His mother, Betsy Hendry, also a socialist, was from Auchterarder in Perthshire. They left Scotland after William’s militant trade unionism resulted in him being sacked and black-listed.
Jimmie grew up in a lively household where political meetings and parties were held where he heard the ideas, songs and music his parents had brought with them from Scotland. Miller left school in 1930 and worked in a variety of labouring jobs and as a street-singer. That same year, he briefly joined the Workers’ Theatre but soon left and formed his own political street-performers group, the “Red Megaphones”.
Jimmie took part in hunger and unemployment marches (1932-33) and then met and married Joan Littlewood in 1934. She was a RADA trained actress and together they set up a workers’ theatre group in Manchester.
In 1936 they established the Theatre Union which produced successful plays such as “The Last Edition” (written by MacColl) dealing with the events leading up to the Munich pact. However the play was viewed as seditious and in 1939, a performance was halted by the police and Miller and Littlewood arrested.
Both were heavily fined and barred from taking part in any kind of theatrical activity for the next two years. That sentence and other members being called up to serve in the war curtailed Theatre Union’s activities for the next six years. The group reformed in 1945 as the “Theatre Workshop”.
Littlewood directed and produced the plays whilst Miller wrote the plays and trained the actors in technique. From 1945-52 Jimmy wrote eleven plays a number of which were acclaimed and translated into German, French, Polish and Russian.
By this time, the Scottish folk revival had begun and, inspired by figures such as Hugh MacDiarmid, Jimmie changed his name to reflect his Scottish roots and became, henceforth, “Ewan MacColl”. By 1950, Ewan divorced Joan and married the dancer Jean Newlove, by whom he had two children both of whom went on to become singers themselves (a hugely successful one in the case of Kirsty).
In 1951 Ewan and Joan Littlewood collaborated with Hamish Henderson, playwright Joe Corrie, Cllr Joe Kane and Norman Buchan in establishing and staging the first People’s Festival . This was a cultural festival for the ordinary folk of Edinburgh, who had been excluded from the International Festival by prices and snobbery.
The People’s Festival staged plays, recitals and musical performances at prices ordinary folk could afford and, unlike the main Festival, celebrated the Scottish folk tradition. The People’s Festival continued through to 1954 when it lost trade union financial backing after it was attacked by the Labour Party as being a “communist front”.
The Festival was revived and continued by the SSP in 2002. Though Joan and Ewan had continued to collaborate after their divorce this ended after the Theatre Workshop moved to the West End.Ewan then turned to his other love, traditional music. He played a leading role in nurturing the British folk revival by establishing one of the first folk clubs, the Ballads and Blues Club (later to become the Singers Club) in 1953.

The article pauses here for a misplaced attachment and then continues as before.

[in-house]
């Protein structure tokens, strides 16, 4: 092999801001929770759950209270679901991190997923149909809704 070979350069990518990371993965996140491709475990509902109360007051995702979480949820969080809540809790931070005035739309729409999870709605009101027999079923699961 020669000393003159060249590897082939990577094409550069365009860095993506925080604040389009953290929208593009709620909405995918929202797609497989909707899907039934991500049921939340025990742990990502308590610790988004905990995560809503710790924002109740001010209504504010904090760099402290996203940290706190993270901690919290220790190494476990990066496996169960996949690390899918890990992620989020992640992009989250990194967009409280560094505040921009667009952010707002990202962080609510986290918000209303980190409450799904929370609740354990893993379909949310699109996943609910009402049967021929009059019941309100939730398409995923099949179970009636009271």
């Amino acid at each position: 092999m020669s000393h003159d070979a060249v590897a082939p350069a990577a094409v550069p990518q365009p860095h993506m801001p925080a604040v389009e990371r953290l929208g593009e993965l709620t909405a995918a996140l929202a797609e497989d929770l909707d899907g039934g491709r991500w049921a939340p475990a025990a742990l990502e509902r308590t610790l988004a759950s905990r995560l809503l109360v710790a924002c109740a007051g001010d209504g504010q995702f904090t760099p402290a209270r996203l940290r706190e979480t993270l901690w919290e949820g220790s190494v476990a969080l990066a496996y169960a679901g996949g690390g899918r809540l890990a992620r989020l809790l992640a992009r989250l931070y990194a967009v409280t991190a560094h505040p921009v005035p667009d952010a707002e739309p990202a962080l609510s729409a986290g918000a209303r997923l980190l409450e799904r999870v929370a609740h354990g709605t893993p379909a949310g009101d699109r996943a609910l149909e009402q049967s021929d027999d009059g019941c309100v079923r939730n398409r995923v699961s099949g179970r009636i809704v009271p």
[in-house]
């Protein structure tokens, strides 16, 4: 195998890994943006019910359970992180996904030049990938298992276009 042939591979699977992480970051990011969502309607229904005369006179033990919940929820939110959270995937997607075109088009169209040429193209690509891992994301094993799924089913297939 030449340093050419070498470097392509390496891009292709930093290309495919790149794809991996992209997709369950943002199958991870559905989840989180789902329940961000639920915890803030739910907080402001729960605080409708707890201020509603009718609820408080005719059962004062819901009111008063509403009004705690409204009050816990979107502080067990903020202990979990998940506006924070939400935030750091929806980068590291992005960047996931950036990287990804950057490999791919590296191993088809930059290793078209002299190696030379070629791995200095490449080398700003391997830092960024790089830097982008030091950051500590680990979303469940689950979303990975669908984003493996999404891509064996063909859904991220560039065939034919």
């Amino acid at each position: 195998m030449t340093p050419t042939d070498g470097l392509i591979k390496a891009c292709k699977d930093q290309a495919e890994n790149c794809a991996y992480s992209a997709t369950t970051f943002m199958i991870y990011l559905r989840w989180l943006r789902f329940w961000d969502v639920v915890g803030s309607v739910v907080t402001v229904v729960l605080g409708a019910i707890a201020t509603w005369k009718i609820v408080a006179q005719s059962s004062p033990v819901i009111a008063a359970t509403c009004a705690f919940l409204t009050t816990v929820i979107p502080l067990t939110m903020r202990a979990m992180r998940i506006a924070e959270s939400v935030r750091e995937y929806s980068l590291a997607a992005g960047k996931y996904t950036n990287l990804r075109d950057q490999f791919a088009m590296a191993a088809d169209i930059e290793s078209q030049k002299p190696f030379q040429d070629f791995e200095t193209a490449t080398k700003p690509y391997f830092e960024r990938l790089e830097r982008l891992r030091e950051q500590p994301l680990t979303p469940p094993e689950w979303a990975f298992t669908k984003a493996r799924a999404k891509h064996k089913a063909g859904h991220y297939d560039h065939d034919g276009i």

Whilst running the club in 1956, he met and fell in love with the young American folk-singer Peggy Seeger (for whom he wrote “The First Time Ever I Saw Your Face”). Peggy, like her half-brother Pete, had been blacklisted because of her left-wing politics and had decided to tour and perform in Europe.
Ewan left Jean Newlove and his young family and eventually married Peggy in 1959. They went on to become a great folk-singing duo and formed their own record company (Blackthorne) to publish theirs and others folk music.
In 1957 Ewan was commissioned by radio producer Charles Parker to write and appear in a number of musical documentaries for BBC which later became known as the “Radio Ballads”.
It’s difficult to now re-capture today how ground-breaking and influential these were at the time. Collaborating with Peggy, Ewan combined recorded interviews (with fishers, miners, navvies, etc.) with sound effects, specially written songs and traditional folk music.
Popular and critically successful many of the innovations MacColl used have become standard television techniques. For some while after this MacColl worked on school broadcasts and wrote scripts and music for BBC films, television and the stage.
MacColl also continued writing new songs as well as working with Peggy to collect songs from traditional singers such as the Gypsy Travellers of Scotland and England. Many of the 300 songs he wrote were ephemeral—in support of contemporary struggles and strikes. Others such as those already mentioned, “The Shoals of Herring” and “Freeborn Man” have become standards.
In 1979, MacColl suffered the first of several heart attacks and though his health became progressively worse he continued to tour. Throughout 1984/85 he performed with Dick Gaughan and Billy Bragg to raise money for the striking miners. He died on 22 October 1989 following a heart operation.
By all accounts MacColl was a perfectionist who could be difficult to work with but his contribution to the folk revival was second to none and he left a legacy of great plays, songs and radio productions which documented working class life and struggle. Here’s to the memory of the Manchester Rambler.